Adaptions in Ectothermic and Endothermic animals to extreme climates
First of all we need to understand what ectothermic and endothermic animals are.
Animals differ in their abilities to regulate body temperature (thermoregulation). We sometimes use the terms "cold-blooded" or "warm-blooded." Most reptiles feel cold to the touch, while mammals and birds often feel warm.
Somewhat more precise descriptions can be made by using the terms poikilothermic and homoiothermic. The body temperature of poikllotherms is relatively variable, while that of homeotherms is relatively constant.
Even more useful terms are Ectothermic or Endothermic, which suggest two different mechanisms of thermoregulation. Ectotherms generally obtain heat from their external surroundings. Their body temperature varies, corresponding at any time with the temperature of their external environment.
Endothermic animals, on the other hand, have relatively constant body temperatures. Their body temperature is independent of that of their external environment. Monkeys and walruses, for example, both have body temperatures of about 38„aC, despite living in very different habitats.
However if body temperature rises above its optimum level (usually around 40„aC in mammals) then the enzyme rate inside the body will go into sharp decline. This is because enzymes are proteins, and become denatured. One of the first organs to be affected is the brain. Since the brain controls breathing and the circulation, the rise in body temperature disrupts the normal functioning of these important systems.
If the body temperature decreases dramatically (hypothermia) then this will slow metabolic activity and impairs brain function.
Here is a graph to show the relationship between the body temperature and environmental temperature for a cat (endotherm) and a lizard (ectotherm)
Also we need to clarify what is meant by an extreme climate. In this investigation I will be using two different climates, The Desert and The Arctic
When an endotherm is subjected to severe cold it is liable to lose heat energy but this can be counteracted in a number of ways;
„h It could raise the hairs into a more vertical position by the contraction of the erector pili muscles. Air can then be trapped in the spaces between the hairs and, being a poor conductor of heat, it serves as an insulatory layer round the animal. This is an involuntary response brought about by the nervous system.
„h The arterioles leading to the superficial capillaries constrict and as a result blood flow to the surface of the skin is greatly reduced (vasoconstriction). This is brought about by the sympathetic nervous system and is useful in uncovered regions such as the ears where the surface-volume ratio is particularly large and so particularly susceptible to cold.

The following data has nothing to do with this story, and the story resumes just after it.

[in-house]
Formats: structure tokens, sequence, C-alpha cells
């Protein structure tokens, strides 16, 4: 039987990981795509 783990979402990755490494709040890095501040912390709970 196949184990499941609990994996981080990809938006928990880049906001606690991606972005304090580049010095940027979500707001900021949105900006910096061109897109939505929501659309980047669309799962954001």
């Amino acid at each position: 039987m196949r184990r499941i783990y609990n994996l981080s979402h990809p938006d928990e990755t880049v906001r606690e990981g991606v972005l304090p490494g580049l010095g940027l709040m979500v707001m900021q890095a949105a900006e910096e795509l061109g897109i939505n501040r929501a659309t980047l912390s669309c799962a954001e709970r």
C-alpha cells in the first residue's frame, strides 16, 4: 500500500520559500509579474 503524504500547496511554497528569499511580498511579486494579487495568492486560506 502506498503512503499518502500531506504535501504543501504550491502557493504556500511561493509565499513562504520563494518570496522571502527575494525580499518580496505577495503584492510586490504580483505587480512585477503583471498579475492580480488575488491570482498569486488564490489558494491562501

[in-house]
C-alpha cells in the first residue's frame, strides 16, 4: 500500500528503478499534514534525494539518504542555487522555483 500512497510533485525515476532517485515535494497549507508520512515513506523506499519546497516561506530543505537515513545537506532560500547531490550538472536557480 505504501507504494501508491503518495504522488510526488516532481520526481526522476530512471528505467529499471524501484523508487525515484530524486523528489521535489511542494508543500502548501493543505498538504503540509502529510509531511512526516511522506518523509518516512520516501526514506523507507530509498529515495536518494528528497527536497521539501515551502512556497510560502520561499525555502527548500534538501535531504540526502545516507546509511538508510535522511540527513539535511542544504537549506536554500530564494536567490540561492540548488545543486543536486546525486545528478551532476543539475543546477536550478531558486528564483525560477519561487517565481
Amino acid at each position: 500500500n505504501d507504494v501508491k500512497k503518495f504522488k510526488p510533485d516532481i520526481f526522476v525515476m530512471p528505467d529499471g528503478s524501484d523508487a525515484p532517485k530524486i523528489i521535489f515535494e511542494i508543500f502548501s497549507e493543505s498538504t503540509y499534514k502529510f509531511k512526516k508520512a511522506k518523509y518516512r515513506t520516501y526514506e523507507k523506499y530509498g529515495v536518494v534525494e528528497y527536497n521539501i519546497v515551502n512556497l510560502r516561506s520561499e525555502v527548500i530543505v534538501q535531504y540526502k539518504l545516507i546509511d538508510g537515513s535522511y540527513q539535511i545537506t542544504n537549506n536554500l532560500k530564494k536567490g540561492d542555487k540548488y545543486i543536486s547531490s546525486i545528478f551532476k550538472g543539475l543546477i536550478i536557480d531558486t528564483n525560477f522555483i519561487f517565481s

„h The metabolic rate can be increased therefore heating the inside of the body. A general increase in the metabolic rate is brought about by the hormones adrenaline and thyroxin which are produced in large amount during cold conditions. There is then a general increase in muscle tone, which is then followed by spasmodic contractions (shivering)
The response to high temperature is basically the reverse of the above processes; i.e „h Hairs lie flat against the body
„h The arterioles dialate (vasodialation) allowing blood to flow back to the surface of the skin so heat can be lost by diffusion.
„h Sweating occurs and the evaporation of the water from the skin cools the skin and blood.
„h Panting occurs. In some animals there are no sweat glands except in the pads of the paws. Thus they pant which speeds up evaporation from the lungs, pharynx and other moist areas helping to cool blood.
„h Metabolic rate decreases, so less energy is generated by the body
Arctic Polar Bears (Thalarctos maritimus)
Polar bears have successfully adapted to one of the world's most inhospitable climates, and remain active throughout the harsh winter. They are found on the sea ice of the Arctic throughout the North Polar basin.
The creamy white fur of the polar bear is especially dense and each of the individual hairs is hollow and contain insulating air spaces. This heavy fur and a large fat layer helps to retain body heat even while the animal is swimming in the coldest arctic weather. The fur does not absorb water so once the animal has climbed out of the water it merely has to shake itself dry. It has plantigrade feet (heel and sole touching the ground), with five sharp claws for gripping the ice. Long hair between the pads protects the bear's feet from the cold and provides traction on the ice.